So, what about grooves and face texture?

Grooves on any club can only do so much, and no one has any material advantage here. The USGA tightly defines what we manufacturers can do with grooves and face texture, and modern manufacturing techniques allow all of us to push those limits ever closer. And we all do. End of story.

Then there’s the topic of bounce and grinds, the most complex and confusing part of the wedge formula. Many top brands offer a complex array of sole configurations, all of them admittedly specialized to a particular kind of lie or turf conditions, and/or a particular divot pattern.

But if you don’t play the same turf all the time, and make the same size divot on every swing, how would you ever figure this out?

The only way is to take any wedge you are considering and play it a few rounds, hitting all the shots you face and observing the results. There’s simply no other way.

So, hopefully this will inspire a lively conversation in our comments section, and I’ll chime in to answer any questions you might have.

And next week, I’ll dive into the rest of the wedge formula. Yes, shafts, grips and specifications are essential, too.

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Golf's Perfect Imperfections

Golf’s Perfect Imperfections: Amazing Session with Performance Coach Savannah Meyer-Clement

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In this week’s episode, we spent some time with performance coach Savannah Meyer-Clement who provides many useful insights that you’ll be able to implement on the golf course.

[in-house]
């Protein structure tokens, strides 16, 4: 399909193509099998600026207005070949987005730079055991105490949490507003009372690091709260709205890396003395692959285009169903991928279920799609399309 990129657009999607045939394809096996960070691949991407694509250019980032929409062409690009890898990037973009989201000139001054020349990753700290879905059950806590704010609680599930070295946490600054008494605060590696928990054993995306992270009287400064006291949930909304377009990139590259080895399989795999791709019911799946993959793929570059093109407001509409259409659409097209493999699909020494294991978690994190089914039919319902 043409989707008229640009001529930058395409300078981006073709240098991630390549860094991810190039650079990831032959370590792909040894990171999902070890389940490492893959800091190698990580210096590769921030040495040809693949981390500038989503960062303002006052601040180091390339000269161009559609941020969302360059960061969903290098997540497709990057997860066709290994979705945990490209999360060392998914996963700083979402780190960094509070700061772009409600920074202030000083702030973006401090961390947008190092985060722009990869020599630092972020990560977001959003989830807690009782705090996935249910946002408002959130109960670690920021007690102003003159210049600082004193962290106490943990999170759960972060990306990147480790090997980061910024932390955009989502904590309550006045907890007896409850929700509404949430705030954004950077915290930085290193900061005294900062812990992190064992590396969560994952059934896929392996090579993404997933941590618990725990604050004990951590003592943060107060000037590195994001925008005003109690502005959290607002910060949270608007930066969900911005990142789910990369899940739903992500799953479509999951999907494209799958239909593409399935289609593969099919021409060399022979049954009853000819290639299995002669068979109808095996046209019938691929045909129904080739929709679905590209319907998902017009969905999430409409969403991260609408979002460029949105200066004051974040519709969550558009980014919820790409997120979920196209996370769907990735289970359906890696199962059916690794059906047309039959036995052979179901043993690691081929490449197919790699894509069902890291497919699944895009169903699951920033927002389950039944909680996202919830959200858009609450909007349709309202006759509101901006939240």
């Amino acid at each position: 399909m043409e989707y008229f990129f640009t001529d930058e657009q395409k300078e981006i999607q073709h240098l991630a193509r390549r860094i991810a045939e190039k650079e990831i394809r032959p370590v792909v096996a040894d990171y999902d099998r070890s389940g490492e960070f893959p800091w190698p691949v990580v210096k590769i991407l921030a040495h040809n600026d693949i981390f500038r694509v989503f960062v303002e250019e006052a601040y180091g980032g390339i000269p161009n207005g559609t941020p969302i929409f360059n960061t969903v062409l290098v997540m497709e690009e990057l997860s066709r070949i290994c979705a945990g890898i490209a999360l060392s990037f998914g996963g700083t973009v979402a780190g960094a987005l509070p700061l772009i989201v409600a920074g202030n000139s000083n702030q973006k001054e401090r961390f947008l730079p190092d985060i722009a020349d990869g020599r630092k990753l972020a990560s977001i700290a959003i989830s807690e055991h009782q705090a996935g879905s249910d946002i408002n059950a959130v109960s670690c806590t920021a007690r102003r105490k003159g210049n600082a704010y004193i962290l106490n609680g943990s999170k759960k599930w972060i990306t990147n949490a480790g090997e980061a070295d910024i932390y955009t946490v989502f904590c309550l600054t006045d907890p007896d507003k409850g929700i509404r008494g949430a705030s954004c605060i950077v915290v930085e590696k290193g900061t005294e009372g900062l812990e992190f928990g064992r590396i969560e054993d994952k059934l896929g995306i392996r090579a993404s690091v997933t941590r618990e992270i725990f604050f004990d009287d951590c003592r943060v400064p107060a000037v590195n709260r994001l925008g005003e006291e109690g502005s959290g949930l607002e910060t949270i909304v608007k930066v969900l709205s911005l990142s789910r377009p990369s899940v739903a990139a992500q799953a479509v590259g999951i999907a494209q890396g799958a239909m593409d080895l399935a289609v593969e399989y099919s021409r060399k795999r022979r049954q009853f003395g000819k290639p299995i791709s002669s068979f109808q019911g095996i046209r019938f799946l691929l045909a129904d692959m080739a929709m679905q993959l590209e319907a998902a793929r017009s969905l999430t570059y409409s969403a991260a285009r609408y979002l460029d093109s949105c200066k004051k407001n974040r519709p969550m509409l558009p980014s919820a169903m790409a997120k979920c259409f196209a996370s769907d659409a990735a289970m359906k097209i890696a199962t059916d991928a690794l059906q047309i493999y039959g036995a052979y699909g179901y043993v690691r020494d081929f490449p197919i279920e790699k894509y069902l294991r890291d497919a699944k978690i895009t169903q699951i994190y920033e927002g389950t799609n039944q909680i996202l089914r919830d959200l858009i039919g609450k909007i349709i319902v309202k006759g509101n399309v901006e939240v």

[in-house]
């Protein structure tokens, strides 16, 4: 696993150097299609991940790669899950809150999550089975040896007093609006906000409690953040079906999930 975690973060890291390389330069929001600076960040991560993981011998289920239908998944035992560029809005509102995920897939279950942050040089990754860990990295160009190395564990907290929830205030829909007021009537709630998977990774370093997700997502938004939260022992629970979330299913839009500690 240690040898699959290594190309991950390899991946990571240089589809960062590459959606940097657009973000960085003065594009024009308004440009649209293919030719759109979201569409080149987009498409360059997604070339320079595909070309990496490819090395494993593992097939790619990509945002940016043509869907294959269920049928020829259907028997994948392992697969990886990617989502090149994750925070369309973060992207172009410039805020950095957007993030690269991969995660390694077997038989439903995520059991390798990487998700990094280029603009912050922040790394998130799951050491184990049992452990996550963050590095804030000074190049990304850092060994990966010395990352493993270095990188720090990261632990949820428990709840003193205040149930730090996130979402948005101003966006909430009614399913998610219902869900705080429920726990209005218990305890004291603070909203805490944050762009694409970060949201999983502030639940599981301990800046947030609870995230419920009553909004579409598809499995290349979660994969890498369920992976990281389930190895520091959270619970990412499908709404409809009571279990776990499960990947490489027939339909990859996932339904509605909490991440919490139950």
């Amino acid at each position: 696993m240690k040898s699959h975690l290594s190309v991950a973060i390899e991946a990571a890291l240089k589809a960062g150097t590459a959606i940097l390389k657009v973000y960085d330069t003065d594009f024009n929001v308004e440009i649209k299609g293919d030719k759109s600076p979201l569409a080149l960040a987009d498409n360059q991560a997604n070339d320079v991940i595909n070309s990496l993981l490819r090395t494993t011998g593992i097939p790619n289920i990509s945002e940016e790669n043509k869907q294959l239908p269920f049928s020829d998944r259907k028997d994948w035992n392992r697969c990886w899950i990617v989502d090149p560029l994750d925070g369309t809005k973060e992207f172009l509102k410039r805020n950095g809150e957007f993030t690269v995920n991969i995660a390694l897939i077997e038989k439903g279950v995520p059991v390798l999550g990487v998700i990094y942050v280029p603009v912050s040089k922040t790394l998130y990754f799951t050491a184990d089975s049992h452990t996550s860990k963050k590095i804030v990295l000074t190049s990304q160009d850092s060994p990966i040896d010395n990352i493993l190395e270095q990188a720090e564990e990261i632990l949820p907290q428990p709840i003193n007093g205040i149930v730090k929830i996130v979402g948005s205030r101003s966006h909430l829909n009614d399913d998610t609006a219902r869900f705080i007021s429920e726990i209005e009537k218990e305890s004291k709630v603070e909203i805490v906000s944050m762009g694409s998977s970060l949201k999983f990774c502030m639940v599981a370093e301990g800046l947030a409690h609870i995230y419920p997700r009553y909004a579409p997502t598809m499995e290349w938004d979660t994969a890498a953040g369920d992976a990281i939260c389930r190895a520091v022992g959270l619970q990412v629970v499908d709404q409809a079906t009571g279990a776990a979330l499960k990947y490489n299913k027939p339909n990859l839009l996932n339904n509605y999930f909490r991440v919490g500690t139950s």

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19th Hole

Vincenzi’s 2024 RBC Heritage betting preview: Patrick Cantlay ready to get back inside winner’s circle

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Just a two-hour drive from Augusta National, the PGA TOUR heads to Harbour Town Golf Links in Hilton Head Island, S.C. Hilton Head Island is a golfer’s paradise and Harbour Town is one of the most beautiful and scenic courses on the PGA TOUR.

Harbour Town Golf Links is a par-71 that measures 7,121 yards and features Bermuda grass greens. A Pete Dye design, the course is heavily tree lined and features small greens and many dog legs, protecting it from “bomb-and-gauge” type golfers.

The field is loaded this week with 69 golfers with no cut. Last year was quite possibly the best field in RBC Heritage history and the event this week is yet another designated event, meaning there is a $20 million prize pool.

Most of the big names on the PGA Tour will be in attendance this week with the exceptions of Hideki Matsuyama and Viktor Hovland. Additionally, Webb Simpson, Shane Lowry, Gary Woodland and Kevin Kisner have been granted sponsors exemptions. 

Past Winners at Harbour Town

  • 2023: Matt Fitzpatrick (-17)
  • 2022: Jordan Spieth (-13)
  • 2021: Stewart Cink (-19)
  • 2020: Webb Simpson (-22)
  • 2019: CT Pan (-12)
  • 2018: Sotoshi Kodaira (-12)
  • 2017: Wesley Bryan (-13)
  • 2016: Branden Grace (-9)
  • 2015: Jim Furyk (-18)

In this article and going forward, I’ll be using the Rabbit Hole by Betsperts Golf data engine to develop my custom model. If you want to build your own model or check out all of the detailed stats, you can sign up using promo code: MATTVIN for 25% off any subscription package (yearly is best value).

Key Stats For Harbour Town

Let’s take a look at key metrics for Harbour Town Golf Links to determine which golfers boast top marks in each category over their past 24 rounds.

Strokes Gained: Approach

Strokes Gained: Approach is exceedingly important this week. The greens at Harbour Town are about half the size of PGA TOUR average and feature the second-smallest greens on the tour. Typical of a Pete Dye design, golfers will pay the price for missed greens.

Total SG: Approach Over Past 24 Rounds

  1. Scottie Scheffler (+1.27)
  2. Tom Hoge (+1.27)
  3. Corey Conners (+1.16)
  4. Austin Eckroat (+0.95)
  5. Cameron Young (+0.93)

Good Drive %

The fairways at Harbour Town are tree lined and feature many dog legs. Bombers tend to struggle at the course because it forces layups and doesn’t allow long drivers to overpower it. Accuracy is far more important than power.

Good Drive % Over Past 24 Rounds

  1. Brice Garnett (88.8%)
  2. Shane Lowry (+87.2%)
  3. Akshay Bhatia (+86.0%)
  4. Si Woo Kim (+85.8%)
  5. Sepp Straka (+85.1%)

Strokes Gained: Total at Pete Dye Designs